2 months ago
    last modified: 2 months ago

    Thank you for your thoughts and I certainly appreciate the kind words.

    We had NOT given any thought to pavers being on a long wait list. Somehow we'd assumed it would be like choosing tile from Floor and Decor where they have stacks and stacks of subway tile etc...Thank you for the heads up on that. Our landscape architect has recently retired and we only just sent him detailed photos of the bricks as he hadn't seen them in some time. It's something we hadn't discussed yet as we've been picking his brain on the palms and bamboo.

    He did tell us that the 'French pattern' we liked wouldn't be an option because we would need to use small pavers and just tonight we said, "Thank goodness he told us that before we started shopping!" A French pattern is regarding the way pavers are laid. Usually a large square, a rectangle and a smaller square are all used so the size of the pavers are varied.

    As far as keeping the red brick...We don't feel it works with the house anymore. We want a light colored simple natural stone. The brick would be more fitting for a ranch or lots of other styles but we don't think it's right for the house anymore. The door we're putting on is unlike any I've ever seen.

    I woke up one night at three a.m., went online and found it entirely by accident. I was surprised my husband liked it as much as I did. It will be the focal point of the house and the brick wouldn't work with it and in fact would compete with it. We want a paver that doesn't stand out like the brick does but I'm glad you like it. My husband rented the saw needed and laid them himself. He's a perfectionist and can build furniture and do just about anything so they worked for many years.

    I cringe when I look at the before pictures of the house. As I said the landscape dictated what we did with the house but it's finally beginning to look like it was meant to look in our estimation. The inside has high ceilings and a lot of natural light but as I said isn't a huge house like so many people want today.

    Linda, did you recently put pavers down? There are at least three houses in our neighborhood with stacks of pavers in the driveway so I didn't think their was a problem but perhaps those people waited a very long time for theirs.

    I'll be sure to let you know what we learn.

  • Laurie Gordon
    2 months ago

    Love your home, and the white looks fabulous. Mid Century homes always say style!

  • houssaon
    2 months ago

    Thanks for the update. I think the home looks so crisp.

  • PRO
    Beth H. :
    2 months ago
    last modified: 2 months ago

    jackpug,,, it's so crisp looking. can't wait to see the door.

    I see what you mean about the brick.

    what do you think about using a masonry paint over them?

    Romabio Masonry Flat (you can tint it to any color) may be an option. you have nothing to lose if you plan on removing them for something new.


    you could do something like this color or wash to lighten them (this is actually a home in Florida)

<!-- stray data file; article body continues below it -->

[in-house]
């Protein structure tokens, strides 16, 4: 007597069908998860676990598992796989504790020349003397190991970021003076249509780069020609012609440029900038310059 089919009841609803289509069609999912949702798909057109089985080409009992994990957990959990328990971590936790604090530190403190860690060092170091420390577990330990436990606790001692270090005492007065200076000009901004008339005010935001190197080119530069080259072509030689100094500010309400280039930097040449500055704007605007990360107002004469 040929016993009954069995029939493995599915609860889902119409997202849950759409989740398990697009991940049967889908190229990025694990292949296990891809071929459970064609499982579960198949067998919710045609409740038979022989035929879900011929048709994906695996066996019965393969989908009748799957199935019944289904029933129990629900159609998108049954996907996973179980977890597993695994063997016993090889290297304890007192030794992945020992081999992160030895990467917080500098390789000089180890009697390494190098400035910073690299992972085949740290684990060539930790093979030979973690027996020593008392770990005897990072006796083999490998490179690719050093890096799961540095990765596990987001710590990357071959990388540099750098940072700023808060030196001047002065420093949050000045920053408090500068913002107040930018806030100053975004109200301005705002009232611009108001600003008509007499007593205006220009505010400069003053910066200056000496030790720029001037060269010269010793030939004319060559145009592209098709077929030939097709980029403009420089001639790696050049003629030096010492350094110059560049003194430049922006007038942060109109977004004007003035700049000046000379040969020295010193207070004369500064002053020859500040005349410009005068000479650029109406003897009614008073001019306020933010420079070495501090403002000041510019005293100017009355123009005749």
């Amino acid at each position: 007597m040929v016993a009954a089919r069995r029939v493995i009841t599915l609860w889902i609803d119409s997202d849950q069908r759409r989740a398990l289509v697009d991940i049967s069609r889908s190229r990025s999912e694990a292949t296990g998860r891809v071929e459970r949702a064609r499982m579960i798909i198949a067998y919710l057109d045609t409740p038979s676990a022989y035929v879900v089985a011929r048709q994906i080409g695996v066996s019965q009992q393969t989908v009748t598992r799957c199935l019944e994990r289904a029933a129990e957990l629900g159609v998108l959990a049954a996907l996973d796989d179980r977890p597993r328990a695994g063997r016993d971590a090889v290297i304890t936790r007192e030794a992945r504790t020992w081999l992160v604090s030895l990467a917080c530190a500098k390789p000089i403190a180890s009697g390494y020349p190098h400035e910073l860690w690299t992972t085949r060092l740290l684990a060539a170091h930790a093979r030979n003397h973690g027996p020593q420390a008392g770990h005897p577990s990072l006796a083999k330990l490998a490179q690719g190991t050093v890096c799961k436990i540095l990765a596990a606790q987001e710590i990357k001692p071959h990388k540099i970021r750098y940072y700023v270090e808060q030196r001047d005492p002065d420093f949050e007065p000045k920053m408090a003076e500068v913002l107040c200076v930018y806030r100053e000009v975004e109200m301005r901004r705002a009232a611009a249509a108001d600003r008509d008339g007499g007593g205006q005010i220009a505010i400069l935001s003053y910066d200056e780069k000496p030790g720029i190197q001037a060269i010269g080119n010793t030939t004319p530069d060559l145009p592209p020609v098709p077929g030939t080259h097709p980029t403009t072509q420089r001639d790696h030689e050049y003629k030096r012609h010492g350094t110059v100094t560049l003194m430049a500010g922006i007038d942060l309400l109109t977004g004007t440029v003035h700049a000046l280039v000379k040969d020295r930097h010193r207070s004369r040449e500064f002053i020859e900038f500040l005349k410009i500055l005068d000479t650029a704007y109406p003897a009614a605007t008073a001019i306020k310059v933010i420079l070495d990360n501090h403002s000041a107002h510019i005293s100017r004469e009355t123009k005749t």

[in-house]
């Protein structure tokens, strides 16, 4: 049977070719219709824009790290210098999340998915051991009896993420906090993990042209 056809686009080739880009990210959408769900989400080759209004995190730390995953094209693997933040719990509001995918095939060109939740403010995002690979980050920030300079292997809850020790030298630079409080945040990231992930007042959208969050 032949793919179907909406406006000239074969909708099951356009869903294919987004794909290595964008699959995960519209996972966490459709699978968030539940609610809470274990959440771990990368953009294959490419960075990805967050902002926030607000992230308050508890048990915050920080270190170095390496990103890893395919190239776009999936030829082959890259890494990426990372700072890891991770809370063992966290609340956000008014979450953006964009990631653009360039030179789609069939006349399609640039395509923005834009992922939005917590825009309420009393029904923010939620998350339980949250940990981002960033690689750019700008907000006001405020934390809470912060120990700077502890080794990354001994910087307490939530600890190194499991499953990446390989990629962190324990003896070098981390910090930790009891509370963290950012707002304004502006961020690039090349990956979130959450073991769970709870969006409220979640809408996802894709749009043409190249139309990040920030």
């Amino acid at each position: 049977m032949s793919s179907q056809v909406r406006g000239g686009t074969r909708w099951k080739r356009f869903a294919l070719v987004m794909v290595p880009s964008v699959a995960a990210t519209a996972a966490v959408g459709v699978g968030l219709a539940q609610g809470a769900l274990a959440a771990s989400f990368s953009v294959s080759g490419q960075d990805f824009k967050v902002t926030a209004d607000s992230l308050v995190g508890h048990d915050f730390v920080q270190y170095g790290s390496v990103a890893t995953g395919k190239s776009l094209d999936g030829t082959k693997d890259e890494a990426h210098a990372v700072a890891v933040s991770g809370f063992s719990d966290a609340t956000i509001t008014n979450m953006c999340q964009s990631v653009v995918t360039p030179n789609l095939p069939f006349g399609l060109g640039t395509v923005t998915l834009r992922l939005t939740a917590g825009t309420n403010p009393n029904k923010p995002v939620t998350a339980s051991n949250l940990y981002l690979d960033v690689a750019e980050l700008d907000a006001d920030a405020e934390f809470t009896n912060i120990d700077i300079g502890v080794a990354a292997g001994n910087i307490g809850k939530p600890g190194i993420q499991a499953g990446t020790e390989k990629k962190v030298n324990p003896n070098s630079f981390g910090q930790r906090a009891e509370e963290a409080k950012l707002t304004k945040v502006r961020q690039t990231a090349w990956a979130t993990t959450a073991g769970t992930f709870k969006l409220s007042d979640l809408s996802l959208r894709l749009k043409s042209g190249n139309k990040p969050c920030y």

otherwise, I'd do something that looks more mcm


    smaller or larger cement pavers


    this one is cool w/the gray/charcoal cobble pavers, mixed w/the larger cement pavers and small pebble


    Artline/Unilock in a charcoal (i'd get the Romabio in a darker charcoal/gray colors and try 'painting' your brick first. get a few sample jars to try it)








    here's two slate options. a gray slate flagstone



    Gray slate in rectangle layouts.



  • lindacottonwood
    2 months ago

    We built our home 2 years ago but have an ongoing of custom homes in our immediate area.

    The homes needing pavers now are waiting at least 2 months. If you can lay them yourselves that is a huge benefit. We have one neighbor that has waited 4 months just to get them put in. Mind you they aren't going with just any person. It is a lot of pavers that I'm sure requires more skill.

    We move here from Sunny San Diego. Landscaping has proved to be the biggest challenge.


    The house should dictate the landscaping.

    You are right about that.


  • jackpug
    Original Author
    2 months ago

    Thank you Laurie and Houssaon. Laurie, I used to joke that mid century was just another word for old house but I hadn't really appreciated our own house. Houssaon, our landscape architect used the word crisp when he saw the pictures the first time. He's really pleased. He used the word drab for what it looked like before and he's a very kind person and rarely says an unkind word. I'm happy with crisp and it feels fresh to us. The neighbors have all given a thumbs up although we had one neighbor say something funny.


    My husband was on a ladder cleaning the windows because the painters left a mess! She saunters over...She's probably in her mid seventies and she says, "I have some thoughts." My husband keeps working and he's very! friendly and says 'Sure, what are your thoughts?' without stopping what he was doing. "Well, the bricks on the side of the house that are raised?" (The middle section of bricks are raised.) 'Those need some color,.' Okay, he says, what else?...(he knew I'd love this conversation.) 'I'm still thinking' she said. Indeed. That's the only commentary we've heard other than genuinely head over heals thumbs up from our friends and neighbors.


    I'll find some before photos but it really was drab and the color did nothing for the house. We had it painted 15 years ago by a painter who did a fabulous job and it lasted a very long time.


    I need to post this as the screen just jumped. Beth, I want to talk about your pictures and thoughts!



  • jackpug
    Original Author
    2 months ago
    last modified: 2 months ago

    Shoot, I posted another comment but it's gone?